Biodiesel’s Lesser Known Benefit | Diesel Particulate Filter Performance
There are numerous benefits to using biodiesel. Beyond its ability to reduce harmful emissions in diesel vehicles, biodiesel supports our region’s economy and also requires little to no vehicle modification to use. But did you know that biodiesel can actually improve a vehicle’s performance as well? Research suggests that vehicles with diesel particulate filters (DPFs) produce less soot and burn at a lower temperature while using biodiesel than petroleum diesel fuel.
The National Renewable Energy Laboratory (NREL) administered research about engine performance of biodiesel blends that run in an engine that also has a diesel particulate filter. Tests were conducted using a 2002 Cummins ISB engine retrofitted with a Johnson-Matthey DPF. The impacts of using biodiesel were measured by balance point temperature (BPT, which is the DPF temperature when the rate of particle oxidation equals the rate of particle collection), filter regeneration rate (assessed by measuring the DPF pressure over time as engine temperatures rise), and emissions testing with and without the DPF.
The results were substantial. The BPT was between 45 and 112 degrees Celsius lower for B20 blends and “neat” biodiesel, respectively. Additionally, emissions tests revealed a 25% reduction in particulate matter (PM) for B20 without the DPF installed. Installing the DPF caused PM to drop by over 10 times as much as petroleum diesel fuel. As stated in the report, “the significant lowering of BPT and increase in regeneration rate might allow passive DPFs to be used in lower temperature engine duty cycles, avoiding the need for actively regenerated filters and their associated fuel economy penalty.”
What does this mean? Well, not only is biodiesel effective in reducing harmful emissions, but it also lowers the BPT, which in turn increases the regeneration rate. Soot burns off at a lower temperature and requires fewer actively regenerated filters.
Biodiesel in Washington State
Think about Washington for a moment. What are some things that come to mind? Apples, raspberries, hops, and other crops are grown with regularity here in Washington. In addition to these well-known crops, canola seed has recently burst onto the scene in the central and eastern parts of the state. Over the past two years, the amount of land dedicated to growing canola in eastern Washington grew threefold, from 15,000 acres to 45,000 acres. Local farmers are realizing the economic benefits of growing canola, which is a viable crop to add into a crop rotation. It’s also a top crop used in producing biodiesel. With an annual capacity of 107 million gallons, Washington has the seventh highest biodiesel production capacity in the country.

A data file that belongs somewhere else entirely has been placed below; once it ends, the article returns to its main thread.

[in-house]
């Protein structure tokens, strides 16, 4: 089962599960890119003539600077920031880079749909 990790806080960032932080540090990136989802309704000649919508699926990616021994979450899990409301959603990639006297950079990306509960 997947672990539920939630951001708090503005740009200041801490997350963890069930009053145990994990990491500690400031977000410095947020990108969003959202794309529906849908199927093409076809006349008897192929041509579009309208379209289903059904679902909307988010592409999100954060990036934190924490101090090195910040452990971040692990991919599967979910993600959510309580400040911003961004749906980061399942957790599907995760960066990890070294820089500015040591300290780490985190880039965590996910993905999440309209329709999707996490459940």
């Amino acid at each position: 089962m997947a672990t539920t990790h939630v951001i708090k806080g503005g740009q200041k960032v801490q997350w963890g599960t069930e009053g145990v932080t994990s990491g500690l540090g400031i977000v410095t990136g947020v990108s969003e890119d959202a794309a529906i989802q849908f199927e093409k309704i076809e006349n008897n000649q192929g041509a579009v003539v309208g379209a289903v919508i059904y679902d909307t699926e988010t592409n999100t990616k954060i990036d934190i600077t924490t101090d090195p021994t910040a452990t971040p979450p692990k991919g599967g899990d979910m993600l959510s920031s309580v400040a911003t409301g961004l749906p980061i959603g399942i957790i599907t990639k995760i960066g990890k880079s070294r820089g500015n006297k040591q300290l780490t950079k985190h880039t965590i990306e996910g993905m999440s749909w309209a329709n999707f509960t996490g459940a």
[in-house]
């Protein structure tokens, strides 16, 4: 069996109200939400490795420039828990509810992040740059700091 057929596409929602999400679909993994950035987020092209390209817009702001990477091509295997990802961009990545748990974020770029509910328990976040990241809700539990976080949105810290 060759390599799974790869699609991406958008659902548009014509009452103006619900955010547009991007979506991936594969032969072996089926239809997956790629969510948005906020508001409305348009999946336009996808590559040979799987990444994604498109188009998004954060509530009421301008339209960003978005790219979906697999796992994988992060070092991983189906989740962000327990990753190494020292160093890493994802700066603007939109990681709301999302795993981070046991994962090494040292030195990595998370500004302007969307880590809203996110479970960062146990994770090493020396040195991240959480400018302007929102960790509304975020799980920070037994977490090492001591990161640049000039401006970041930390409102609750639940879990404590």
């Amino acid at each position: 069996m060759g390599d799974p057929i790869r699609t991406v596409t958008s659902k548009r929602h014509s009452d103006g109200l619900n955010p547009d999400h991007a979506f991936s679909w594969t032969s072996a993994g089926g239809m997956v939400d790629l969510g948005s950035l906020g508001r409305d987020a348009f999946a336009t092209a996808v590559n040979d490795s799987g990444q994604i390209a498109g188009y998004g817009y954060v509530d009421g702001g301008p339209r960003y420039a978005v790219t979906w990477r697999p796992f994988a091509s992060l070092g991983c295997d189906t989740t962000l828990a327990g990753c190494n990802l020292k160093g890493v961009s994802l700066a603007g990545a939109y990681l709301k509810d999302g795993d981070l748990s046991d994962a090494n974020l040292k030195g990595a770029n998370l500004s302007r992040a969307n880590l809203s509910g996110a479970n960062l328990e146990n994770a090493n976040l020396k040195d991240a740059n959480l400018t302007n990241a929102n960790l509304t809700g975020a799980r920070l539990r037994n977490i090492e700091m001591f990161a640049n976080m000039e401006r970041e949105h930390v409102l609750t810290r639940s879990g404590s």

Local Biodiesel Refinery under New Ownership
Renewable Energy Group, Inc. (REG), a large national biofuels producer, purchased Imperium Biodiesel based out of Grays Harbor, WA, in mid-September. REG aims to increase biodiesel sales along the west coast region, especially as the Low Carbon Fuel Standard increases regional demand in California. Of REG’s 11 bio-refineries nationwide, the Grays Harbor plant will be the largest in their portfolio. One of the country’s largest biomass companies, REG has a track record of success, and Washington’s biofuel industry is poised to grow over the coming years.
Biodiesel Named Top Emissions Reducer by CARB
In early September, the California Air Resources Board (CARB) announced the results of its recent analysis of alternative fuels and their respective carbon intensities. After evaluating and comparing biodiesel against other alternative fuels such as ethanol, electricity, natural gas and hydrogen, biodiesel stood out with the lowest carbon intensity of any fuel. (CARB’s report can be found here). Each fuel was evaluated based on the lifecycle greenhouse gas associated with producing the fuel, including conversion into fuel and transportation emissions. The evaluation also included several indirect economic impacts of growth in global agriculture.
Of course, each feedstock used to produce biodiesel has its own unique pathway to becoming biodiesel. Of the five most common sources of biodiesel, used cooking oil (UCO) came in with the lowest carbon intensity of just under 20 grams per mega Joule (g/MJ). Corn oil and tallow came in around 30 g/MJ each, with canola and soy each just over 50 g/MJ. Each of these forms of biodiesel provides a significant upgrade over crude oil and diesel fuel, both of which have carbon intensities slightly above 100 g/MJ. As Don Scott of the National Biodiesel Board said, “A focus on carbon reduction and the national policy to support it, biodiesel could reduce carbon emissions by 40 tons annually.”
So there you have it. Biodiesel reduces greenhouse gas emissions and runs cleaner than petroleum diesel, improving diesel particulate filter performance. And not only is biodiesel feedstock grown right here in Washington, there’s every indication that the state’s biodiesel production will continue to grow. Biodiesel just makes sense, especially in Washington State.
Thinking about adding biodiesel to your fleet? Connect with us and let Western Washington Clean Cities be your guide.